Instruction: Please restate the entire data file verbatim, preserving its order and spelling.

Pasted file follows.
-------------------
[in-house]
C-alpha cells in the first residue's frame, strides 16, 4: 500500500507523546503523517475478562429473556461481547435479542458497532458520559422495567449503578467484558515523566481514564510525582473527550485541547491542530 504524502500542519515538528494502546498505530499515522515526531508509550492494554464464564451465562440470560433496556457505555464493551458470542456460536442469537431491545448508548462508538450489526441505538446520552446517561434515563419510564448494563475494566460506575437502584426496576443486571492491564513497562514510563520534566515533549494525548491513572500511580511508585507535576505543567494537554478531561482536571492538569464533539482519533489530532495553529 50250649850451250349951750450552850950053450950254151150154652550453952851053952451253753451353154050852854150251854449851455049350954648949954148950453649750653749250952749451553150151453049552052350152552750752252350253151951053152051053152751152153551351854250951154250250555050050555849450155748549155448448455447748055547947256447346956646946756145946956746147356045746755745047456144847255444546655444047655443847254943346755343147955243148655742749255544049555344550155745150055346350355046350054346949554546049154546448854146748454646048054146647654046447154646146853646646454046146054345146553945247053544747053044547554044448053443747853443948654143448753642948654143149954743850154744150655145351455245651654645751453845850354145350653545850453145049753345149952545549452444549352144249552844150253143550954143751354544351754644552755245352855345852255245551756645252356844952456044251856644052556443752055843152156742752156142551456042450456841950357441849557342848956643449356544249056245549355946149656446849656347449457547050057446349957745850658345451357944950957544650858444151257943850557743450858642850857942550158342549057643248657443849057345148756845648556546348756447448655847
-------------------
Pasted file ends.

[in-house]
C-alpha cells in the first residue's frame, strides 16, 4: 500500500507523546503523517475478562429473556461481547435479542458497532458520559422495567449503578467484558515523566481514564510525582473527550485541547491542530 504524502500542519515538528494502546498505530499515522515526531508509550492494554464464564451465562440470560433496556457505555464493551458470542456460536442469537431491545448508548462508538450489526441505538446520552446517561434515563419510564448494563475494566460506575437502584426496576443486571492491564513497562514510563520534566515533549494525548491513572500511580511508585507535576505543567494537554478531561482536571492538569464533539482519533489530532495553529 50250649850451250349951750450552850950053450950254151150154652550453952851053952451253753451353154050852854150251854449851455049350954648949954148950453649750653749250952749451553150151453049552052350152552750752252350253151951053152051053152751152153551351854250951154250250555050050555849450155748549155448448455447748055547947256447346956646946756145946956746147356045746755745047456144847255444546655444047655443847254943346755343147955243148655742749255544049555344550155745150055346350355046350054346949554546049154546448854146748454646048054146647654046447154646146853646646454046146054345146553945247053544747053044547554044448053443747853443948654143448753642948654143149954743850154744150655145351455245651654645751453845850354145350653545850453145049753345149952545549452444549352144249552844150253143550954143751354544351754644552755245352855345852255245551756645252356844952456044251856644052556443752055843152156742752156142551456042450456841950357441849557342848956643449356544249056245549355946149656446849656347449457547050057446349957745850658345451357944950957544650858444151257943850557743450858642850857942550158342549057643248657443849057345148756845648556546348756447448655847